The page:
Sweden, in northern Europe, is perhaps most known for its history of Vikings. Today, it is a very health conscious country. Along with a healthy diet, Swedes are also conscious of what they drink, but do know how to relax and celebrate on occasion. Swedish people typically have traditional drinks on holidays like Christmas (Jul), Easter (Pask) and during Mid-Summer.
Glögg, one of the most famous drinks in Sweden, is a spiced, mulled wine that is served hot during Christmas and the feast of Lucia. Traditionally it is served with shaved almonds and raisins in the bottom. Recipes vary from family to family, and sometime it is made without alcohol for the children to drink. Glögg can be made from scratch or purchased in bottles and has ties back to old Nordic folklore.
Julmust is a drink traditionally served around Christmas that came to be in 1910. It is a type of non-alcoholic soda drink with various spices added and is only available to purchase at Christmas time. During Easter, Påskmust is available. Påskmust is the equivalent of Julmust, but is only available during Easter. Both of these drinks are enjoyed by children and adults.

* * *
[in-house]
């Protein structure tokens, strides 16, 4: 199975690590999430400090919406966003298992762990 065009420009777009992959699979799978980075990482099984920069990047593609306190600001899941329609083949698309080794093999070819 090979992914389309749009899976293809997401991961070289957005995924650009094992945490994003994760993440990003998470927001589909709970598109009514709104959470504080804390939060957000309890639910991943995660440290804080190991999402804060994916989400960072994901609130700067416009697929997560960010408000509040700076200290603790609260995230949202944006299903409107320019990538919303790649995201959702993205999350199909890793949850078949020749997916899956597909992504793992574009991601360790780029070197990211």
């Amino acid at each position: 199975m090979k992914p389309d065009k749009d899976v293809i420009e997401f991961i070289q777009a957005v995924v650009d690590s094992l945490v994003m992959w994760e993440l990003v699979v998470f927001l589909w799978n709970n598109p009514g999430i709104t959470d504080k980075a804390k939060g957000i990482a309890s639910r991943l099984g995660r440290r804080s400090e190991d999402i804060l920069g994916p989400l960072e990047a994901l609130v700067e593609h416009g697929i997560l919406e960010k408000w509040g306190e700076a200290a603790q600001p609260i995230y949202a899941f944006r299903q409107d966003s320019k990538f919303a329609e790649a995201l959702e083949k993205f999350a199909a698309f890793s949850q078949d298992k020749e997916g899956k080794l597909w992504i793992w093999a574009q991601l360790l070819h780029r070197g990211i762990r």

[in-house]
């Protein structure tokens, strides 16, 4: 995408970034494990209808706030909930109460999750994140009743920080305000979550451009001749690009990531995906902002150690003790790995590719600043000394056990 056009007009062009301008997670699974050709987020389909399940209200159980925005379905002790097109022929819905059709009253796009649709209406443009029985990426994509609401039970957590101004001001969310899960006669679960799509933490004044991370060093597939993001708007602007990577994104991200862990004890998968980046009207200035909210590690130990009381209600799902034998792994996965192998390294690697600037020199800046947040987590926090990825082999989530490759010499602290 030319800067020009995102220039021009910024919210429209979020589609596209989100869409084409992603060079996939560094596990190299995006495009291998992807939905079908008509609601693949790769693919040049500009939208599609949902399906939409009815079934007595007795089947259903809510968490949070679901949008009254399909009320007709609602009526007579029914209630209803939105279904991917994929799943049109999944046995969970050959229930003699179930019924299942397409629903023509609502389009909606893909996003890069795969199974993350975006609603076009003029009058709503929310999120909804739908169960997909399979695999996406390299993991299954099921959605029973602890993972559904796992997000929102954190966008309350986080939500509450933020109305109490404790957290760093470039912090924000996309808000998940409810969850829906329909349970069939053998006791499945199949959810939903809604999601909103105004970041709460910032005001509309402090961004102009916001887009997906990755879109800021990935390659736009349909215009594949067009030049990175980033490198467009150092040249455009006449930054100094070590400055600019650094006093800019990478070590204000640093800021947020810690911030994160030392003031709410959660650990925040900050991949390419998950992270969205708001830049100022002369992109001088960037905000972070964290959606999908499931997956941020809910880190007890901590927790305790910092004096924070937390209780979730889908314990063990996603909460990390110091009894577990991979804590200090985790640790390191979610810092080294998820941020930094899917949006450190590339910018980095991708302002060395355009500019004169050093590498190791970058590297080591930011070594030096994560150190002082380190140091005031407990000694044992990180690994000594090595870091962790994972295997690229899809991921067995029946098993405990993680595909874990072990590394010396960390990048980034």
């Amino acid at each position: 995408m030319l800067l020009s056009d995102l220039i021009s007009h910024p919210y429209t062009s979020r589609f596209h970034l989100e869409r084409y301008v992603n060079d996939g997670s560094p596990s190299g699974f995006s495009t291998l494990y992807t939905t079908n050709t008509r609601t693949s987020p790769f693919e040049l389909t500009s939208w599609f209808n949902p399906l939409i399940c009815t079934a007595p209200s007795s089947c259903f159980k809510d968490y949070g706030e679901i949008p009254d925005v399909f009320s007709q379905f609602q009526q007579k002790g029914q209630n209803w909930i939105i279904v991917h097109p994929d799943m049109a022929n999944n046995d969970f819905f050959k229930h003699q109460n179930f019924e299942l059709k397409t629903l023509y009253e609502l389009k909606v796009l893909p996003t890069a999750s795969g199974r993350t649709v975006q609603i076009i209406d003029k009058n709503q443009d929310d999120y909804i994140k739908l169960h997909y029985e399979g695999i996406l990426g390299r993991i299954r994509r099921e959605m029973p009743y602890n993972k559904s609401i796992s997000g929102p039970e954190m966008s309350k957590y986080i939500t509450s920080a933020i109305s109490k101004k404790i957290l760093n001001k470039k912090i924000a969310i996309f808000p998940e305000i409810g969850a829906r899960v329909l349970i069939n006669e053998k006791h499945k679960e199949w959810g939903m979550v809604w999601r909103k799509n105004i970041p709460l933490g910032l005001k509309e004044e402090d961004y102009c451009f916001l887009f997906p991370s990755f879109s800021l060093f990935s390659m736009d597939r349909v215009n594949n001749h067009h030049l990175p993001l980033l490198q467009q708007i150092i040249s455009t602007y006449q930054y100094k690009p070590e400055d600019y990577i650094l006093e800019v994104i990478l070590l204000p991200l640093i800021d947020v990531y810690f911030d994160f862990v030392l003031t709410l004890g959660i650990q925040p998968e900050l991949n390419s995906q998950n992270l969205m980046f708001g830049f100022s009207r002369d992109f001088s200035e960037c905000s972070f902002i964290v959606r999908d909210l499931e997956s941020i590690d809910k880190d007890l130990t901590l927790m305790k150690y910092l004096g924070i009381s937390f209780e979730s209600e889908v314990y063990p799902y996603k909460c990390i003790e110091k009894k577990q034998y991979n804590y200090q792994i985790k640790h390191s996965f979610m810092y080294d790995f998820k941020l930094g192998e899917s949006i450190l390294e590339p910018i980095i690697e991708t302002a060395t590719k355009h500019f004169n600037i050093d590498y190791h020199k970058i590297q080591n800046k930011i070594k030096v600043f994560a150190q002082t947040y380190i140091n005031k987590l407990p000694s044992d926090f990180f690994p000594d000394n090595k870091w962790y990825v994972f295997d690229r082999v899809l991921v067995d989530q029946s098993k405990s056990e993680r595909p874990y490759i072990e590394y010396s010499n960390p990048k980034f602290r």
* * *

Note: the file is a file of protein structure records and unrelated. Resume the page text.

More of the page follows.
Cider is a popular alcoholic beverage served in Sweden year round, made by fermenting apples. Traditionally served sparkling, it is sometimes served warm with added spices during the winter. It is a traditional drink served at many occasions like birthday parties, festivals and during the summer.
A fermented, sour-milk product, Filmjölk is an acquired taste for many, but is very popular in Sweden during breakfast and other meals. It is usually eaten with cereal or eaten like yoghurt with fruit or honey. This beverage is high in calcium and protein.
Saft is a traditional Swedish drink that is made by mixing saft syrup and water. It is similar to a watered down juice with much less sugar and is enjoyed by many children and adults. Some Swedish people make their own saft from fresh fruits and berries, but it is most commonly bought in the stores. Some popular varieties are Flädder (Elderflower), Lingon (Lingonberry) and Hallon (Raspberry) Saft.
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